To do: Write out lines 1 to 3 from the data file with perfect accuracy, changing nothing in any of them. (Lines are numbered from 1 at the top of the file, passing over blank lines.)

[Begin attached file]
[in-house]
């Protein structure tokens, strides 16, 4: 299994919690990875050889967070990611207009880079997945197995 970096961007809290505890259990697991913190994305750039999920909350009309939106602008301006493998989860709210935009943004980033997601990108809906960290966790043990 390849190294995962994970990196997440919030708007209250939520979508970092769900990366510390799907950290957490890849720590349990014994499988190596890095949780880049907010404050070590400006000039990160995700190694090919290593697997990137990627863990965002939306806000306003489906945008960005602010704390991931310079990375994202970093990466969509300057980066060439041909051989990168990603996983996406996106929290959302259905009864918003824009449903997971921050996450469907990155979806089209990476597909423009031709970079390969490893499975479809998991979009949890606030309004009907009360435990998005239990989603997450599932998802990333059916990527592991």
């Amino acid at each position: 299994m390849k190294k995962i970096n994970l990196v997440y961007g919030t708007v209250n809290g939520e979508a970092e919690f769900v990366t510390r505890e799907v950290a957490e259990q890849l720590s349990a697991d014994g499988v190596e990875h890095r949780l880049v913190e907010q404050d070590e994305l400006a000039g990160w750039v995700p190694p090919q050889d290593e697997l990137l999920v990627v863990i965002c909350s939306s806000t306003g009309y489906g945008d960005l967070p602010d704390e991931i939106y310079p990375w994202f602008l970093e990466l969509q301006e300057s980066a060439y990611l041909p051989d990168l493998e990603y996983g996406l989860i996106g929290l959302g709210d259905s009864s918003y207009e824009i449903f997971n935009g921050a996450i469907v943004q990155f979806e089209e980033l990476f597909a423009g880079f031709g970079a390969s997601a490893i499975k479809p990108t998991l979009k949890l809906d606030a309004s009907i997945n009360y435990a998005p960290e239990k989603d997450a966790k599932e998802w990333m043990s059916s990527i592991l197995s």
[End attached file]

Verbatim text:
[in-house]
């Protein structure tokens, strides 16, 4: 299994919690990875050889967070990611207009880079997945197995 970096961007809290505890259990697991913190994305750039999920909350009309939106602008301006493998989860709210935009943004980033997601990108809906960290966790043990 390849190294995962994970990196997440919030708007209250939520979508970092769900990366510390799907950290957490890849720590349990014994499988190596890095949780880049907010404050070590400006000039990160995700190694090919290593697997990137990627863990965002939306806000306003489906945008960005602010704390991931310079990375994202970093990466969509300057980066060439041909051989990168990603996983996406996106929290959302259905009864918003824009449903997971921050996450469907990155979806089209990476597909423009031709970079390969490893499975479809998991979009949890606030309004009907009360435990998005239990989603997450599932998802990333059916990527592991």
């Amino acid at each position: 299994m390849k190294k995962i970096n994970l990196v997440y961007g919030t708007v209250n809290g939520e979508a970092e919690f769900v990366t510390r505890e799907v950290a957490e259990q890849l720590s349990a697991d014994g499988v190596e990875h890095r949780l880049v913190e907010q404050d070590e994305l400006a000039g990160w750039v995700p190694p090919q050889d290593e697997l990137l999920v990627v863990i965002c909350s939306s806000t306003g009309y489906g945008d960005l967070p602010d704390e991931i939106y310079p990375w994202f602008l970093e990466l969509q301006e300057s980066a060439y990611l041909p051989d990168l493998e990603y996983g996406l989860i996106g929290l959302g709210d259905s009864s918003y207009e824009i449903f997971n935009g921050a996450i469907v943004q990155f979806e089209e980033l990476f597909a423009g880079f031709g970079a390969s997601a490893i499975k479809p990108t998991l979009k949890l809906d606030a309004s009907i997945n009360y435990a998005p960290e239990k989603d997450a966790k599932e998802w990333m043990s059916s990527i592991l197995s």